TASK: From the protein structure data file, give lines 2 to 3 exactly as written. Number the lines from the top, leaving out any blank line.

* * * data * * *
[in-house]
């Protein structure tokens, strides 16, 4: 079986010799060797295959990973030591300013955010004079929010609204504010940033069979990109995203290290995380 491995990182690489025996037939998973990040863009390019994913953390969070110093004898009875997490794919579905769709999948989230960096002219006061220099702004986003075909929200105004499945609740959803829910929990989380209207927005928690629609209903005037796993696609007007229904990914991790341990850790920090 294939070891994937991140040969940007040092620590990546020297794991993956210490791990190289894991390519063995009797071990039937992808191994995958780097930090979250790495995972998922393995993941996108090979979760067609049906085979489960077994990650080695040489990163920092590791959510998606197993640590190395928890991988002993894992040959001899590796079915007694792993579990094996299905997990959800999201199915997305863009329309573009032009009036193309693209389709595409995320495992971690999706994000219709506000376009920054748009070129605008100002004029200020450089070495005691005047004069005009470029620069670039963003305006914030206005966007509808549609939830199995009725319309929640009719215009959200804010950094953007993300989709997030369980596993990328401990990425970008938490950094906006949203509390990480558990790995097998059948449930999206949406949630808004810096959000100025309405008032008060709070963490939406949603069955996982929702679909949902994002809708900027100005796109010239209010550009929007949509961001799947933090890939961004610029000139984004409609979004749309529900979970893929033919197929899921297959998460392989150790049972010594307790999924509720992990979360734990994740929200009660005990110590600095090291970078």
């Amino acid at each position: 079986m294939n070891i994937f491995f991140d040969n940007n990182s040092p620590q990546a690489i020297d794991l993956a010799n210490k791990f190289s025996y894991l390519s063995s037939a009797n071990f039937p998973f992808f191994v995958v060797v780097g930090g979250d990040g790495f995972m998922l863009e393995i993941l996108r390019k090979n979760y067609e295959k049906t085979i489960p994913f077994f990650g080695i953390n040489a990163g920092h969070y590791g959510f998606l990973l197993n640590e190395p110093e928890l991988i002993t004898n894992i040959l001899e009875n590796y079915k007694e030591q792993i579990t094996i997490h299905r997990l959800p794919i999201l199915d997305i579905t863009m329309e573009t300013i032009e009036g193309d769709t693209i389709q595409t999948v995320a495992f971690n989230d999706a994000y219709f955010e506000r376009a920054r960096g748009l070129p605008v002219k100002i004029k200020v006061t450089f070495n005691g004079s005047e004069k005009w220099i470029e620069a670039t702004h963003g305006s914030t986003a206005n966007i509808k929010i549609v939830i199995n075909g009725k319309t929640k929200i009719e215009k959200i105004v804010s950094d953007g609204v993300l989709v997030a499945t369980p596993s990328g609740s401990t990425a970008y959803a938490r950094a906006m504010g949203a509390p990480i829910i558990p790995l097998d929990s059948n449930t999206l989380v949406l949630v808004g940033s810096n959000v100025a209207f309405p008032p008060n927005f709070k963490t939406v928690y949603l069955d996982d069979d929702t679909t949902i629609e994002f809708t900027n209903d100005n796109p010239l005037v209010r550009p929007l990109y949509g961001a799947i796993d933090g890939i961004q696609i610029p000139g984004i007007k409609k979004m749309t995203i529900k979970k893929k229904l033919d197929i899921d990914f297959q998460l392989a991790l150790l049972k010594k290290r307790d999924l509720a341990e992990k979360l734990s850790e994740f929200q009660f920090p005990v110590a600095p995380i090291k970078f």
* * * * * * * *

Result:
């Protein structure tokens, strides 16, 4: 079986010799060797295959990973030591300013955010004079929010609204504010940033069979990109995203290290995380 491995990182690489025996037939998973990040863009390019994913953390969070110093004898009875997490794919579905769709999948989230960096002219006061220099702004986003075909929200105004499945609740959803829910929990989380209207927005928690629609209903005037796993696609007007229904990914991790341990850790920090 294939070891994937991140040969940007040092620590990546020297794991993956210490791990190289894991390519063995009797071990039937992808191994995958780097930090979250790495995972998922393995993941996108090979979760067609049906085979489960077994990650080695040489990163920092590791959510998606197993640590190395928890991988002993894992040959001899590796079915007694792993579990094996299905997990959800999201199915997305863009329309573009032009009036193309693209389709595409995320495992971690999706994000219709506000376009920054748009070129605008100002004029200020450089070495005691005047004069005009470029620069670039963003305006914030206005966007509808549609939830199995009725319309929640009719215009959200804010950094953007993300989709997030369980596993990328401990990425970008938490950094906006949203509390990480558990790995097998059948449930999206949406949630808004810096959000100025309405008032008060709070963490939406949603069955996982929702679909949902994002809708900027100005796109010239209010550009929007949509961001799947933090890939961004610029000139984004409609979004749309529900979970893929033919197929899921297959998460392989150790049972010594307790999924509720992990979360734990994740929200009660005990110590600095090291970078």
């Amino acid at each position: 079986m294939n070891i994937f491995f991140d040969n940007n990182s040092p620590q990546a690489i020297d794991l993956a010799n210490k791990f190289s025996y894991l390519s063995s037939a009797n071990f039937p998973f992808f191994v995958v060797v780097g930090g979250d990040g790495f995972m998922l863009e393995i993941l996108r390019k090979n979760y067609e295959k049906t085979i489960p994913f077994f990650g080695i953390n040489a990163g920092h969070y590791g959510f998606l990973l197993n640590e190395p110093e928890l991988i002993t004898n894992i040959l001899e009875n590796y079915k007694e030591q792993i579990t094996i997490h299905r997990l959800p794919i999201l199915d997305i579905t863009m329309e573009t300013i032009e009036g193309d769709t693209i389709q595409t999948v995320a495992f971690n989230d999706a994000y219709f955010e506000r376009a920054r960096g748009l070129p605008v002219k100002i004029k200020v006061t450089f070495n005691g004079s005047e004069k005009w220099i470029e620069a670039t702004h963003g305006s914030t986003a206005n966007i509808k929010i549609v939830i199995n075909g009725k319309t929640k929200i009719e215009k959200i105004v804010s950094d953007g609204v993300l989709v997030a499945t369980p596993s990328g609740s401990t990425a970008y959803a938490r950094a906006m504010g949203a509390p990480i829910i558990p790995l097998d929990s059948n449930t999206l989380v949406l949630v808004g940033s810096n959000v100025a209207f309405p008032p008060n927005f709070k963490t939406v928690y949603l069955d996982d069979d929702t679909t949902i629609e994002f809708t900027n209903d100005n796109p010239l005037v209010r550009p929007l990109y949509g961001a799947i796993d933090g890939i961004q696609i610029p000139g984004i007007k409609k979004m749309t995203i529900k979970k893929k229904l033919d197929i899921d990914f297959q998460l392989a991790l150790l049972k010594k290290r307790d999924l509720a341990e992990k979360l734990s850790e994740f929200q009660f920090p005990v110590a600095p995380i090291k970078f």